Column: Visiting the Indiana Statehouse


As we continue our visits to sites in and around Indianapolis, we come to the Indiana Statehouse, along Washington Street in downtown Indianapolis.

After the capital of Indiana moved from Corydon to Indianapolis in 1824, the legislature authorized a building to house the governor, the Supreme Court and the legislature near the present Statehouse. That building, based on the design of the Parthenon in Athens, was completed in 1835 but soon began to crumble and was condemned in 1877.

In 1878, the legislature authorized construction of a new capitol facing the National Road, designed to endure but costing no more than $2 million (about $61.5 million today). Indianapolis architect Edwin May designed the building, loosely inspired by the U.S. Capitol, in the shape of a cross, with a center dome rising 235 feet above the ground supported on eight marble columns. The 10-ton Indiana limestone cornerstone was laid Sept. 28, 1880, and the building was completed in 1888, at a cost of $1,980,969.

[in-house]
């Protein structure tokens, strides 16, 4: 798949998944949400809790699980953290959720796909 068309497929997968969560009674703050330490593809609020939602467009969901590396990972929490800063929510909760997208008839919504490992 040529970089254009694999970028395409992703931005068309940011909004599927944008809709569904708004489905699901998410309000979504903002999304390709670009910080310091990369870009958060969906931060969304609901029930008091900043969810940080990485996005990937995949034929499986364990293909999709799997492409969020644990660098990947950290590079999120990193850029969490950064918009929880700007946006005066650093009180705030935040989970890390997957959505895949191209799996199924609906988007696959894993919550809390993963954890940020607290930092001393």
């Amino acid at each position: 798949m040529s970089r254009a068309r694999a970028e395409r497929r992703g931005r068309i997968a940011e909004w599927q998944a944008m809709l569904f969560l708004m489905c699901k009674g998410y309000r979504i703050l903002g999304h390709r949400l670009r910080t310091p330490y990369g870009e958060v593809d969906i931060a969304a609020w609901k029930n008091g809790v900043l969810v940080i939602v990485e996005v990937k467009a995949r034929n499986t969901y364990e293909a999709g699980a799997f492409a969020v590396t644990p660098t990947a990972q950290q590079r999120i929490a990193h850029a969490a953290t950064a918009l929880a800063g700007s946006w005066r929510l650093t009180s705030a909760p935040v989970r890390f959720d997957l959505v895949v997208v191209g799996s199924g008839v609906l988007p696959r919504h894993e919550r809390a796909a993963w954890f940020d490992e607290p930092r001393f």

The exterior of the four-story building is fashioned from Indiana limestone. Stone carvings about the south portico show Native Americans being forced west and European settlers entering from the east. The interior features marble colonnaded corridors and Indiana oak, maple and walnut woodwork. A stained-glass ceiling 90 feet from the floor covers the large rotunda. Eight marble statues carved by Alexander Doyle encircle the rotunda at the third-floor level, representing law, oratory, agriculture, commerce, justice, liberty, history and art. Located throughout the building are statues of important Hoosiers and other Americans, including Abraham Lincoln, whose body lay in state in the rotunda on April 30, 1865.

The Indiana Statehouse still includes the offices of the Indiana governor and chambers for the Indiana legislature and Supreme Court, one of the few state capitols still housing all three branches of government.